According to the latest Quarterly Labour Force Survey by Stats SA for the second Quarter of 2019, the unemployment rate for women is hovering around 31% compared to 27% for men.
Unemployment among women increased by 2% quarter on quarter. There are around two million more men formally employed compared to women.
This Women’s Month, I ask for three wishes for women in the South African media industry. Every year we see campaigns that talk about the pressing issues that face women in the workplace. Are men listening? Is the industry – including brands, agencies and media owners – listening?
Gender pay gaps promote not only patriarchy in society, but also subdues the true wealth of the industry. Are we treating women in our industry fairly? I mean women of diverse backgrounds as well. Are we listening to the cries of womandla?
My first wish, is for the industry to treat women justly
In the era of social movements such as #MeToo and #Totalshutdown, it is long overdue that the industry as well as society as a whole treats women fairly. The Glass Ceilings 2018 report highlighted an increase in transformation, however noted cyber misogyny as a growing threat.
The survey was conducted countrywide, with the biggest number of respondents from South African media. 201 journalists/editors filled out the perception survey and 47 companies collaborated in the institutional survey. Over 10 000 staff took the survey.
Ten senior women journalists told their stories about experiences of sexism in the newsroom. I wonder how many can relate and how many media sales women experienced the same on the sales floor? According to the report, 91% of the media houses surveyed reported to have dealt with sexual harassment cases. You can read that story on The Media Online here.
My second wish for women in media, is equal career opportunities
After doing a quick analysis of the board members of media owner companies that trade on the JSE, I found it shocking that in 2019 we still have the bulk of board directors being men. It is scary to highlight that the average ratio of women representation on boards of directors of media owner companies that trade on the JSE is around 20% to 27%. There are not enough women in media sitting in boardrooms. It is still a men’s soccer pitch with 77% to 80% male dominance.
According to StatsSA, there are 226% more men in management positions than women across all industries. The numbers are more discouraging when looking at women of diverse backgrounds, especially black women. You can literally count with your fingers the number of black women in media that are senior, in management or even in C-level positions.
I hope the industry opens up the barriers of entry for women leadership. A progressive economy needs gender diversity in key decision-making positions. It actually starts at board level, then filters to the operations and lower levels. Again, the numbers are discouraging when looking at black women in leadership positions amongst media agencies and media owners particularly.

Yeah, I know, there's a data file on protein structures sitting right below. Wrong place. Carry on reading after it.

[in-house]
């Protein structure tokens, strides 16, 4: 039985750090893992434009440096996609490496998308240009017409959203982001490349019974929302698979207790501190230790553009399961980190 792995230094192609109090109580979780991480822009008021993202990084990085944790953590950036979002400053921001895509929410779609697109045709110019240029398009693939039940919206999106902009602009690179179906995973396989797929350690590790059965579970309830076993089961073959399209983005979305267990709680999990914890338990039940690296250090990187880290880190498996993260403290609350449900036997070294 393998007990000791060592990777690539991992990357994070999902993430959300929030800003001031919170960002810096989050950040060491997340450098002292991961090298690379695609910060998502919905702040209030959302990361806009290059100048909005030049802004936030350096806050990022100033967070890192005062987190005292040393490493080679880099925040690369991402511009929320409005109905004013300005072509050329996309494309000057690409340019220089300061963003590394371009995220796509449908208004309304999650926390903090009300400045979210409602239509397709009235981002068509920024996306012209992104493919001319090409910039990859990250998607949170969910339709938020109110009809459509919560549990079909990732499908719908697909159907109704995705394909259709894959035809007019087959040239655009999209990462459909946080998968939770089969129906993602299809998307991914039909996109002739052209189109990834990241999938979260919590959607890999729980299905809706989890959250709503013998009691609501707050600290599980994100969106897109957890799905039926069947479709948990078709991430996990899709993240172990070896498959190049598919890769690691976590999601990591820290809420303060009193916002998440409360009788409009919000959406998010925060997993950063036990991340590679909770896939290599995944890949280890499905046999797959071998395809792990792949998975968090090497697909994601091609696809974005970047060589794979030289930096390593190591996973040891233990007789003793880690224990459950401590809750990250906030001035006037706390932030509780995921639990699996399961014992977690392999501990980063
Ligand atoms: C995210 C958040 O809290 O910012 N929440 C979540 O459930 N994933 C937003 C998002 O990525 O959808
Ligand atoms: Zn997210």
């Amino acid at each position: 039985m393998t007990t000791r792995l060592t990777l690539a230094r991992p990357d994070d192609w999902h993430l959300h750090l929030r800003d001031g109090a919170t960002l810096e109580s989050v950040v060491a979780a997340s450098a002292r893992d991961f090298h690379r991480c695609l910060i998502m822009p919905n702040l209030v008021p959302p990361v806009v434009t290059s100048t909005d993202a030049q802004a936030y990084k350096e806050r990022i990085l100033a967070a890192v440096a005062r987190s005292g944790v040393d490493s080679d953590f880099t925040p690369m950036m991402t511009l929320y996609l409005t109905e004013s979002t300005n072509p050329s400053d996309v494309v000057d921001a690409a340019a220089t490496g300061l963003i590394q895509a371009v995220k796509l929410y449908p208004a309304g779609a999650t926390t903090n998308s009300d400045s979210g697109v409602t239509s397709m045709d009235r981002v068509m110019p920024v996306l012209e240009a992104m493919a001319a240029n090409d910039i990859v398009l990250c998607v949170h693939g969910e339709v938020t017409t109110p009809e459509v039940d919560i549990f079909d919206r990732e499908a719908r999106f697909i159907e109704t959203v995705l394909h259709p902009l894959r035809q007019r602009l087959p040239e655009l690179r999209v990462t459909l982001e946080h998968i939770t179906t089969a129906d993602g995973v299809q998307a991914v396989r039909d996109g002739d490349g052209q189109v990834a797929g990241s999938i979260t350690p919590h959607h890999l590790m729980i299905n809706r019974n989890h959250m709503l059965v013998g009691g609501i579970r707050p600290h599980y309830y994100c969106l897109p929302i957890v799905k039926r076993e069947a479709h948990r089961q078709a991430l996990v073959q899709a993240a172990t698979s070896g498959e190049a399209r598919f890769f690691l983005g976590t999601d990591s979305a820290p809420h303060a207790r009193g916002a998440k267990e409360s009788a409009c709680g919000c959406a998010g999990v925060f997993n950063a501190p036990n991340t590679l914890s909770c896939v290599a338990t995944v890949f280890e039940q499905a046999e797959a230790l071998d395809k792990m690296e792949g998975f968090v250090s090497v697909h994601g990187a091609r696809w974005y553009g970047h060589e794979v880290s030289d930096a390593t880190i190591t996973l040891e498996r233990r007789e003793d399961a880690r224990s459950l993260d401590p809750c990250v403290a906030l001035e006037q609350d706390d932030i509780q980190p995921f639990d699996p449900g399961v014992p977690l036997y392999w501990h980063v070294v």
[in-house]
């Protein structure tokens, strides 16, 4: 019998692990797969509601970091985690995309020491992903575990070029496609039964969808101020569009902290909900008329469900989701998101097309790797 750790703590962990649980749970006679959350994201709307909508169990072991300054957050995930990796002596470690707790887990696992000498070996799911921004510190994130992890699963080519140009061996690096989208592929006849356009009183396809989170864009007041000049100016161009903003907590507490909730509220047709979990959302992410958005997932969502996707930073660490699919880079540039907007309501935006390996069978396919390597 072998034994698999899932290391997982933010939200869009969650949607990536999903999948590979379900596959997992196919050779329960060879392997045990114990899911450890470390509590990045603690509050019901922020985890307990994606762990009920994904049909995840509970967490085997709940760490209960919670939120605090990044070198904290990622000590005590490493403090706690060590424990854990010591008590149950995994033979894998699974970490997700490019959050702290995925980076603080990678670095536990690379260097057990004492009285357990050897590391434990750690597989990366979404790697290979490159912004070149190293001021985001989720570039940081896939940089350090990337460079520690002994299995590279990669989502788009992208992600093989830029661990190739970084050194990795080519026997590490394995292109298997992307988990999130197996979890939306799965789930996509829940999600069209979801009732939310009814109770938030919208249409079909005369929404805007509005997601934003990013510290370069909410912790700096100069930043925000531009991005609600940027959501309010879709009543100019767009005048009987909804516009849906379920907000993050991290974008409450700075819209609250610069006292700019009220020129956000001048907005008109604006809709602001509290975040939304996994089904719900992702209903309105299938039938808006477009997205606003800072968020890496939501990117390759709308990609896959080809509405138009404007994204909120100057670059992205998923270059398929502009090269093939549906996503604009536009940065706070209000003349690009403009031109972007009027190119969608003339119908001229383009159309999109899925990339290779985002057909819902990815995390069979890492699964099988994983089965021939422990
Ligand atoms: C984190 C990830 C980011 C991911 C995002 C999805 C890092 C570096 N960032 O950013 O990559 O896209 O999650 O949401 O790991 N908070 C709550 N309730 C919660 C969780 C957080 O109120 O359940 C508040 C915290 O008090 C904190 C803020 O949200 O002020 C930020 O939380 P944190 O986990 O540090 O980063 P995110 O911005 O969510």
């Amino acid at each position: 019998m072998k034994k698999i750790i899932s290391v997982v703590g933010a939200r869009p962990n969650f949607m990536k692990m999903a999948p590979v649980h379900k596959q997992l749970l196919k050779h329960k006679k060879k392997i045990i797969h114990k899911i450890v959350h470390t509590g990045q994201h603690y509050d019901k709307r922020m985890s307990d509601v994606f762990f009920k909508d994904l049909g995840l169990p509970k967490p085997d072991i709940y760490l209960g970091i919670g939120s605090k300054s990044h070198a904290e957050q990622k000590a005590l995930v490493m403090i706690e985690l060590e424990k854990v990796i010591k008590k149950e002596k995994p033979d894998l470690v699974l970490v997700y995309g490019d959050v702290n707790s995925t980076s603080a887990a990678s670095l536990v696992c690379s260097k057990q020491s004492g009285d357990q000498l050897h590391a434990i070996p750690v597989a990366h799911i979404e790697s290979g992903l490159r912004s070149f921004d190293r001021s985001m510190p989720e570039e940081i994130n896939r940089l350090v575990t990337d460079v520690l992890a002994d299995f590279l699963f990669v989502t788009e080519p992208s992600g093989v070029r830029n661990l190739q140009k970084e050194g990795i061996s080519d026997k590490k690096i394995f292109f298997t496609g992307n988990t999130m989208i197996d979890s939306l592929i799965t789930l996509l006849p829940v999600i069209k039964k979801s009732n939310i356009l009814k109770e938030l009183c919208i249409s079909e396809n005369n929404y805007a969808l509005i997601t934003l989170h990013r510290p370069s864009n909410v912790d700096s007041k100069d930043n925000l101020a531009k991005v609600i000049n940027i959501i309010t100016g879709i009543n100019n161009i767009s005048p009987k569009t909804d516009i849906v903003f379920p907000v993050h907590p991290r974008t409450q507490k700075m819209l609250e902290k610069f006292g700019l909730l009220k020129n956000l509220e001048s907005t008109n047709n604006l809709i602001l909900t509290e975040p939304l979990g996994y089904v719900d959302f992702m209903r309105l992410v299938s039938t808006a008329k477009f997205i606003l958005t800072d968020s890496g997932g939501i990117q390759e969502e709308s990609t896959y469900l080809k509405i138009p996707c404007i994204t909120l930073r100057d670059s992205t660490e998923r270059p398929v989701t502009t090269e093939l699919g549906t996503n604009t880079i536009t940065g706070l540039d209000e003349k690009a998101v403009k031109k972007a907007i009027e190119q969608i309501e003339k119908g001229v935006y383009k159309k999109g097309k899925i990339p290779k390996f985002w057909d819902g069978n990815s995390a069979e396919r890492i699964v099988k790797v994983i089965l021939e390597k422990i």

My third wish is for income equality
Income drives productivity; it is the primary incentive of increased production. If the media industry were to compensate women more equally in comparision to men there would be an increase in the level of quality that the industry as a whole produces. Money drives the motivation to produce better work.
A 2015 study by the International Monetary Fund examined two phenomena that linked gender with inequality of income. The study highlighted that gender inequality is strongly associated with income inequality across time and countries of all income groups.
In developed economies such the United Kingdom (UK), the government requires all companies with more than 250 staff to report their figures on gender pay gaps annually. South Africa is still behind as an economy in comparison to developed markets such as the UK, which has a national median pay gap of 16% compared to 29% of South Africa.
The UK report on gender pay gaps across the marketing advertising and media industry celebrated OMD Group as having one of the lowest gender pay gaps in advertising, with an average of 7.2%. J Walter Thompson posted the worst figures, with a median pay gap of 38.3%. Amongst media owners, BBC and Sky have the lowest gender pay gap of 7.6% and 7.8% respectively.
Among global leading brands, McDonald’s, which is the fifth largest advertiser in the UK according to Nielsen Adspend 2017 data, once again reported a median gender pay gap of 0%.
According to the 2018 World Economic Forum (WEF) Global Gender Report, South Africa’s gender equality is decent when compared globally. South Africa ranked 19th out of 149 countries regarding gender equality, but ranked very low on the element of wage equality, equal pay for similar jobs with the country ranked 117th.
Happy Women’s Month
To sign off on a good note, a detailed look into the StatsSA Labour Force Survey. In the second quarter of 2019, of the total professional occupations 53% were held by women (441), slightly higher than men (398).
To all the women across the industry, happy Women’s Month.
Nkateko Mongwe is a media analytics, market research and data insights specialist. He is one of a few industry hybrid media insights strategists with all round experience from leading media owners, leading media agency group and at client side leading national brand. He is a contributing member of the IAB research council and the Publisher Research Council research committee. He was one of the judges of the yearly AMASA 2018 Awards. He featured in The Media magazine’s MOST Awards edition. A passionate, opinionated writer and media analytics presenter/speaker. @datainsights88
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